Clinton Campaign Plans to Pull a Romney on Donald Trump

A new spin on an old attack

As they gather in Philadelphia Monday to nominate Hillary Clinton, Democrats plan to take a lesson, if not outright direction, from their playbook for defeating the last wealthy Republican nominee, Mitt Romney.

Four years ago, Barack Obama relentlessly caricatured Romney as an out-of-touch millionaire, who could not relate to the needs and concerns of ordinary workers. Clinton’s campaign plans to do the same — and worse — with their new enemy, Donald Trump, honing their attack on the bombastic billionaire, as a leader who only looks out for himself.

Joel Benenson, the Obama-turned-Clinton ad-maker, previewed the assault in an interview with TIME. “He’s been a deadbeat when it comes to paying people who did work for him, and I don’t think that’s what white working-class voters are looking for in a President,” said Benenson.

The Clinton campaign released a web video before the Republican convention, featuring an architect who was denied payment from Trump for designing one of his golf clubhouses reminiscent of a 2012 gut-wrenching Priorities USA spot. A piano dealer who was allegedly stiffed by Trump was featured in a similar spot released during the convention.

In that ad, a former worker at a company owned by Romney’s former firm, Bain Capital, recounted building a stage that management used to announce everyone in the factory would be laid off. “Turns out that when we built that stage, it was like building my own coffin,” said Joe Soptic, the former employee. The ad laid the groundwork for a series of ads run against Romney later that year, and only magnified by his comments that 47% of the country would vote for Obama no matter what, because they are dependent on government and consider themselves victims.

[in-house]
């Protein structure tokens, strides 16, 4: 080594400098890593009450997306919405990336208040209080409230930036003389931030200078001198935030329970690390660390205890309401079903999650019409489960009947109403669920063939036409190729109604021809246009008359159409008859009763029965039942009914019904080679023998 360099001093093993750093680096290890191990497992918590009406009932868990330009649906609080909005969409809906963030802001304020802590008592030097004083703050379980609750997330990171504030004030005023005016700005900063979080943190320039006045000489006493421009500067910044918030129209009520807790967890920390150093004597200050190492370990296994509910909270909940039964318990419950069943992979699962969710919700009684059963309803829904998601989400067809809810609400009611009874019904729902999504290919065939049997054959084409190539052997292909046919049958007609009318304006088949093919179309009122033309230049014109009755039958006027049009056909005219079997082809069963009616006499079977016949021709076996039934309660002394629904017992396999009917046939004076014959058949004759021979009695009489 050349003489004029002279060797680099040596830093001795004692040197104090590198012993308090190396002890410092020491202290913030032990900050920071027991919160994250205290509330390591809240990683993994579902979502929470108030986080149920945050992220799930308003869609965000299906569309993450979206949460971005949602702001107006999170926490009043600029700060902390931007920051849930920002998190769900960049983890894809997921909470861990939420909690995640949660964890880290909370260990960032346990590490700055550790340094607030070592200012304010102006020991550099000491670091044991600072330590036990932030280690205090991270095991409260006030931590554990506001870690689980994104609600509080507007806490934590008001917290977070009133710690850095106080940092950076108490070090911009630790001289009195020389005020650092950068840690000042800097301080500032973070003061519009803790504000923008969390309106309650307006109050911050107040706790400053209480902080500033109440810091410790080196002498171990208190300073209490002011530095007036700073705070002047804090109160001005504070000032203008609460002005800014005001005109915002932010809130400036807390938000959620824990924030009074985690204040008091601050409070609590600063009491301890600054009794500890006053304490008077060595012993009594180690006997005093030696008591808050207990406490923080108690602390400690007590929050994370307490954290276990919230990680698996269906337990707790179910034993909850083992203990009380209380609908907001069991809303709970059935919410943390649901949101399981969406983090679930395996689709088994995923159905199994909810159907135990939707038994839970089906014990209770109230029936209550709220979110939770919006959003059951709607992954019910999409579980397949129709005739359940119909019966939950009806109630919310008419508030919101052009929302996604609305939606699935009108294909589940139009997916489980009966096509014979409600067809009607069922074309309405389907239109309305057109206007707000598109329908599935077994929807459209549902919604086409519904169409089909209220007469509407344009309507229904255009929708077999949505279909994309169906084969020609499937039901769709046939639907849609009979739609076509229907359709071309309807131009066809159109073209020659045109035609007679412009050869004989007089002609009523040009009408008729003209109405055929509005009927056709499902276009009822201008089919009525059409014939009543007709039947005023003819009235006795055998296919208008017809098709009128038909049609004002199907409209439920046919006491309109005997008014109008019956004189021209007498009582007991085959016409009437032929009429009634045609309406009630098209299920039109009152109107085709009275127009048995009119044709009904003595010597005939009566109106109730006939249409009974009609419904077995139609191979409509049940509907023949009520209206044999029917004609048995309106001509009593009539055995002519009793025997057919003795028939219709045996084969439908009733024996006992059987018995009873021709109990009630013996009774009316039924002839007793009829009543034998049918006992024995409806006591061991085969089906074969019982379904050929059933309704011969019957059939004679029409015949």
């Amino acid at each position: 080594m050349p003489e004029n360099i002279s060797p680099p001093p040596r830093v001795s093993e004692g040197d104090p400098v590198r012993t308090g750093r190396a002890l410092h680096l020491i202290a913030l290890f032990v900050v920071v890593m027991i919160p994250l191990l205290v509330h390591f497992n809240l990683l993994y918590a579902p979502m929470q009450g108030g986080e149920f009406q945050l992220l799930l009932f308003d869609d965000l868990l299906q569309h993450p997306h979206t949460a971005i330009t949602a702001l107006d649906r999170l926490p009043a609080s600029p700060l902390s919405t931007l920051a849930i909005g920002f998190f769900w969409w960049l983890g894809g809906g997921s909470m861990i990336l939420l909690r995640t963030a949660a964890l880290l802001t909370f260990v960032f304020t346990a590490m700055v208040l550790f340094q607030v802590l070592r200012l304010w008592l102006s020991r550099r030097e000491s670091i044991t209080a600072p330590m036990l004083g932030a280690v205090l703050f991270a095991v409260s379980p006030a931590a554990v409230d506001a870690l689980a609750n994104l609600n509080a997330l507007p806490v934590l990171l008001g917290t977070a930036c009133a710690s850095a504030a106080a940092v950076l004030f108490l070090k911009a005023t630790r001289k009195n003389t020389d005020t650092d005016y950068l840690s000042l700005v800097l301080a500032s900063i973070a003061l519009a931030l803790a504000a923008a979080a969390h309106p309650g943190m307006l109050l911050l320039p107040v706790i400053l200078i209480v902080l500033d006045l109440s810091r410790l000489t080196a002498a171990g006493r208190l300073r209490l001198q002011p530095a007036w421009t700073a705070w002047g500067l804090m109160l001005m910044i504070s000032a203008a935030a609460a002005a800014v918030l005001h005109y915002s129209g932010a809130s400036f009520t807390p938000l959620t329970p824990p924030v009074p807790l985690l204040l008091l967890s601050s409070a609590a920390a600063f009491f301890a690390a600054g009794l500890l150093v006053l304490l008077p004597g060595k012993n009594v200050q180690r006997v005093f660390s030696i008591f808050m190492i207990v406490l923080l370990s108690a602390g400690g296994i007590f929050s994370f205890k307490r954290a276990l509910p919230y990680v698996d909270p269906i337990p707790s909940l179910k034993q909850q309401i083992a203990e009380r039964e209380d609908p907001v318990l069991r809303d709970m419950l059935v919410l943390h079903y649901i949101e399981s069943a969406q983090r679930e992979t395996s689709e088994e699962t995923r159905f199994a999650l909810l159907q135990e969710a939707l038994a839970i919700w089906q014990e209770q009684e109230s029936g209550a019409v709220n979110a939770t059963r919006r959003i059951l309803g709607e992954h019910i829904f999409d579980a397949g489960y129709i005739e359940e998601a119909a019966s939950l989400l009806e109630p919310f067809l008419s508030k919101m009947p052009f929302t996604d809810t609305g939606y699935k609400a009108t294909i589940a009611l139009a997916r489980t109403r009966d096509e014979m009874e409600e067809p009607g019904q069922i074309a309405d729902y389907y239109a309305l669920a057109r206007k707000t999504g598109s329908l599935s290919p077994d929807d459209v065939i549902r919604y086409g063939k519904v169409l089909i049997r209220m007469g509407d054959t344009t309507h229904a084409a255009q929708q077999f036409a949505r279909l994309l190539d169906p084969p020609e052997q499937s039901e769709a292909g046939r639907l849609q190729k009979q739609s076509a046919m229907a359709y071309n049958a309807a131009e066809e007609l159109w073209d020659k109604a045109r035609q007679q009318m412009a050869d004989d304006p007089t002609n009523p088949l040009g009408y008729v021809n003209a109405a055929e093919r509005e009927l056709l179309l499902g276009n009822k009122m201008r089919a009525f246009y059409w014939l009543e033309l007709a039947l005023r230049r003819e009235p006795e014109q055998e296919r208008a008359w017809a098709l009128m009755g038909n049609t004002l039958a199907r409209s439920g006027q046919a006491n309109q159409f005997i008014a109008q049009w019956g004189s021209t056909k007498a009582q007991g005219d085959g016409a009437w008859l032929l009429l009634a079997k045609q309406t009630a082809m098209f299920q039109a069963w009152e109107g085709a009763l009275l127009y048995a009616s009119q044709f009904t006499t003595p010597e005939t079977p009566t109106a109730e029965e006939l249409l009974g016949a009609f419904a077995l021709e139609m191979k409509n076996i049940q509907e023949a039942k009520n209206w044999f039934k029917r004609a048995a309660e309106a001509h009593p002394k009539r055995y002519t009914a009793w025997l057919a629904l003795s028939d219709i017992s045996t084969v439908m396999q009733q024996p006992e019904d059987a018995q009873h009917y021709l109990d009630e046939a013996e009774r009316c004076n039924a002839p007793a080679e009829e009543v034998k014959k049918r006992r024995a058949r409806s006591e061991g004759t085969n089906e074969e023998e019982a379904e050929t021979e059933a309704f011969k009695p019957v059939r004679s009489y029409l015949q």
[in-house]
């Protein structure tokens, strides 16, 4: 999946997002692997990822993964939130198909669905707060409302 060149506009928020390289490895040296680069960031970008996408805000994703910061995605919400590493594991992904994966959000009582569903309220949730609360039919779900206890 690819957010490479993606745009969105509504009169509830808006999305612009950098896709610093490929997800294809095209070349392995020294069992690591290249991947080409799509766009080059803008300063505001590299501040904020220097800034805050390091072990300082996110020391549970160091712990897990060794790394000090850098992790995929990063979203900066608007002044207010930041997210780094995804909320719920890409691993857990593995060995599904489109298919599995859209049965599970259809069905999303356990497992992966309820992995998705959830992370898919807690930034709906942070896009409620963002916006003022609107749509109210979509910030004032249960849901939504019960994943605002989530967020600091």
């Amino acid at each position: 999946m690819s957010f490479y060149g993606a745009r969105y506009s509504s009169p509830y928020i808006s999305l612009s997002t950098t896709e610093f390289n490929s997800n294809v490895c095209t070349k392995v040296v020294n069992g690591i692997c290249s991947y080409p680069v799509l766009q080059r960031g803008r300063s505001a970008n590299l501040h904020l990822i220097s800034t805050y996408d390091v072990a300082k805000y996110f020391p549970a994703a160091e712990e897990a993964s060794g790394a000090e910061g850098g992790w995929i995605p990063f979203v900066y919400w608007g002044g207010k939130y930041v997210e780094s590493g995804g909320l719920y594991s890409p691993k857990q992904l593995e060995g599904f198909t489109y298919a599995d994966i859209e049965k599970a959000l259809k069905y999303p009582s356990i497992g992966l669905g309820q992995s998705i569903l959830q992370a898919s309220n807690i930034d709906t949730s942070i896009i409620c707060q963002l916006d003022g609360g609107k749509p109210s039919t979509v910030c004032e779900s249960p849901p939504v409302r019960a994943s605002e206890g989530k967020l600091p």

But Trump is no Romney. The former Massachusetts governor was the embarrassed plutocrat. Trump is the braggart who has been caught inflating his own wealth, as he spent his adult life courting the limelight. Trump has always specialized in being a wealthy role model for working people, a fact that his campaign emphasized several times during the Republican convention in Cleveland. “We’re the only children of billionaires as comfortable in a D10 Caterpillar as we are in our own cars,” said Trump’s son Donald Jr. during his convention speech. “He knows that at the heart of the American dream is the idea that whoever we are, wherever we’re from, we can get ahead.”

Trump’s appeal to the white working class, which has been evident in public polls, has always been ascribed by his aides to his ability to cross class barriers. “I think people look at his success and see the American Dream,” former Trump campaign manager Corey Lewandowski told TIME.

Former Romney senior advisor Stuart Stevens called the perception that Romney was done in by the negative ads a “myth,” saying demographics were a greater factor in his loss. “The exit polls showed Romney getting killed on ‘cares about us,’” he said. “But we had tracked that across campaign and it was stable at about -10, which is fairly normal for R vs. D.” The real thing that moved that number, Stevens added, was Hurricane Sandy, which hit the East Coast just days before the election. “It shot up 40 points with Sandy,” said Stevens. “[It] wasn’t a function of advertising.”

Matt McDonald, a partner at the D.C. firm Hamilton Place Strategies, who led the Romney campaign’s defense on his wealth, said he doubted the attack would stick on Trump the way it did on his former boss. “You’re talking about a guy who has spent his entire life talking about how rich he is. So the out-of-touch argument, I’m not sure that’s new information.”

“There is no question that some of the things that were said about Mitt Romney were about businesses that went out of business, whether it was because of too much debt, whatever,” Benenson said, before arguing that Trump was a far easier target. “This guy refused to pay people who were doing the work. He put small businesses out of business. He refused to pay workers like painters and carpenters.”

Benenson suggested the campaign had a lot more examples to roll out.

“Suffice it to say,” he said, “there are ample opportunities to have hard-working Americans talk about the damage that Donald Trump caused in their lives.”